Metal Recycling

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Metal recycling is increasingly promoted as an effective way to address resource scarcity and mitigate environment impacts associated with metal production and use, but there is little systemic information available regarding recycling performance, and still less on the true recycling rates that are possible and how to do better considering the system in its totality.

The former topic was the subject of an earlier report from the International Resource Panel (Recycling Rates of Metals: A Status Report, 2011). In the present report, the second topic is addressed.

This new report discusses the benefits and necessity of approaching recycling from products, considering them as complex “designer minerals” with typical structures and joining's.

This Product Centric approach therefore takes account of the complexities of modern products (which are often much more complex than geological minerals), and the ways in which non-traditional mixtures of elements are now common. The approach gains much useful perspective from experience in classical minerals and metallurgical processing. All contained metals in all streams can be tracked by revealing the “mineralogizes” of the material particles, thereby allowing a more detailed and deeper understanding of these complex systems. As the report argues, modern technology systems require not only efficient end-of-life collection of products, but also effective sorting after collection, and then the optimum suite of physical separation and metallurgical technologies for an economically viable recovery of metals from the sorted Recyclites.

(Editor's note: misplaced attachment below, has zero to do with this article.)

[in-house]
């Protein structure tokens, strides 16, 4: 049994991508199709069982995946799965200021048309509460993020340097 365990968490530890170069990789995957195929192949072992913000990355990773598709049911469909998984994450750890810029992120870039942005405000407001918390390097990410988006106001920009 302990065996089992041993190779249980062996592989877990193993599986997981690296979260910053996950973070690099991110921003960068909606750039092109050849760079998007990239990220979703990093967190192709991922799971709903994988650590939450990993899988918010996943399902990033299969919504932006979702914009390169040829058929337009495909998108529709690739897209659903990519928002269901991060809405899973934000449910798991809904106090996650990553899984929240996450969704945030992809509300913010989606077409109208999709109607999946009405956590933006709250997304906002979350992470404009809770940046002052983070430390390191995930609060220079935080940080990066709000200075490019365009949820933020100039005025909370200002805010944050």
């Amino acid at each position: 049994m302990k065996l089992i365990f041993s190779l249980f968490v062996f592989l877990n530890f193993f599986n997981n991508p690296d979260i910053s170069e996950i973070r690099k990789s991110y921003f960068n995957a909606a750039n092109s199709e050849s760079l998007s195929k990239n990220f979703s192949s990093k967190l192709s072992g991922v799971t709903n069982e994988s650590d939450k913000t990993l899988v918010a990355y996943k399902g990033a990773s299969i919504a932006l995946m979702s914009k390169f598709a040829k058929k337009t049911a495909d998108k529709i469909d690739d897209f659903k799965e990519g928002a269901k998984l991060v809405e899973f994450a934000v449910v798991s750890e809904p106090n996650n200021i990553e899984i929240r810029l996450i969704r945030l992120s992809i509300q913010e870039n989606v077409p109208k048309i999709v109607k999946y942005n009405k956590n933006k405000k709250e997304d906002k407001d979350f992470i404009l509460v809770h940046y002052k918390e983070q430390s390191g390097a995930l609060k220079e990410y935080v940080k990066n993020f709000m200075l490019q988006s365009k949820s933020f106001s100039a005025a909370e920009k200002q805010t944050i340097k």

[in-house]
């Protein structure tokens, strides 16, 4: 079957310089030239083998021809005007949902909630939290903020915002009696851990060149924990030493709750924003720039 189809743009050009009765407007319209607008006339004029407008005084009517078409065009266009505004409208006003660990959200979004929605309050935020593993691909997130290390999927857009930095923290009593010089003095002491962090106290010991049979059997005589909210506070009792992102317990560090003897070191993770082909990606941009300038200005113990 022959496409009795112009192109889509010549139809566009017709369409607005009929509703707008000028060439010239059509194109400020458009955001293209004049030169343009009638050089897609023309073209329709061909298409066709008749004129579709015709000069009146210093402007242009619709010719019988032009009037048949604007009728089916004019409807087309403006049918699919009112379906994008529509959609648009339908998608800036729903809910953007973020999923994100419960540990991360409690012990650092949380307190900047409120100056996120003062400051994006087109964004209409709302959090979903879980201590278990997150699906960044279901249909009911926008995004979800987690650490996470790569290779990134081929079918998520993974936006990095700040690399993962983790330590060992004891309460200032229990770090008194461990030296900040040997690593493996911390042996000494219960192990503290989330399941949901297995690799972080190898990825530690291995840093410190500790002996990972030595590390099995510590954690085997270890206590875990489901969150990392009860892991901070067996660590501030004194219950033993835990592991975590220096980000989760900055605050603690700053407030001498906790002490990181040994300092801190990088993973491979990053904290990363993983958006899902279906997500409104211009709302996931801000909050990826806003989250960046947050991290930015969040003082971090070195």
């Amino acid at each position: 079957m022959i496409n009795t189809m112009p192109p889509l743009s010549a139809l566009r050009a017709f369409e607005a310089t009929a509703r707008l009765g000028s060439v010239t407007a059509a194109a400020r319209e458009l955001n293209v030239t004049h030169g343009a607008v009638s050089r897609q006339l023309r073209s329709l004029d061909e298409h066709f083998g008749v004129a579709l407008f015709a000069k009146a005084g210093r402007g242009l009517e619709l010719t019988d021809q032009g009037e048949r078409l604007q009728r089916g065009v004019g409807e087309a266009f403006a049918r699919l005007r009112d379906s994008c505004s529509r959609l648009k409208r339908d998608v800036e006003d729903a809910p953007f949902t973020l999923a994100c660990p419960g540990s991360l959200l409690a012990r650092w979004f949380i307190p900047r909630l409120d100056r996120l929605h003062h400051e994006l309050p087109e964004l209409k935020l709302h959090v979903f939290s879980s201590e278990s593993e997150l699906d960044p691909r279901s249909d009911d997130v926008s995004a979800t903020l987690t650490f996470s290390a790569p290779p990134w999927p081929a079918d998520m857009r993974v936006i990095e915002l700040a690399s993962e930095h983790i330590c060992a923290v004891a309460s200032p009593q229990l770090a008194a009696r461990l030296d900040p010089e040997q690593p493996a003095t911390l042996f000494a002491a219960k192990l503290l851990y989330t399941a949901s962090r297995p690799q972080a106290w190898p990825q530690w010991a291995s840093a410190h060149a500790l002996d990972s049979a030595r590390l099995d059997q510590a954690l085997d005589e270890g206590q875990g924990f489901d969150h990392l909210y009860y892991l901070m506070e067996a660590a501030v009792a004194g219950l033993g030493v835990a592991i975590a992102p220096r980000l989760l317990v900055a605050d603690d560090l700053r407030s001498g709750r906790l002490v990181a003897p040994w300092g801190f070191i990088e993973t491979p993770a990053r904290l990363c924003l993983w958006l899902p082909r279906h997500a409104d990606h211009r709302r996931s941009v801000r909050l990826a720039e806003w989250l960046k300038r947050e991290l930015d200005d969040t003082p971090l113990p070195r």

The report shows how failure at any stage of the recycling chain limits recycling performance, and shows as well that basic thermodynamic, technological, and economic limitations may prevent metallurgical metal recovery for some combinations of metals and materials.

The complementary Material Centric recycling viewpoint, as presented in the first report, has the capability to answer the question of how much is recycled but does not pretend to answer why and what should be done to improve recycling of metals.

This new report sheds light on how to improve the recovery of especially those critical technology elements that were shown to have low recycling rates. The report concludes with a number of tools that can aid decision-makers in arriving at improved recycling approaches.

This provides a physics basis for performing Design for Recycling and Sustainability, Eco-labeling, and quantifying resource efficiency, as well as estimating the opportunities, limits, and infrastructure of recycling.

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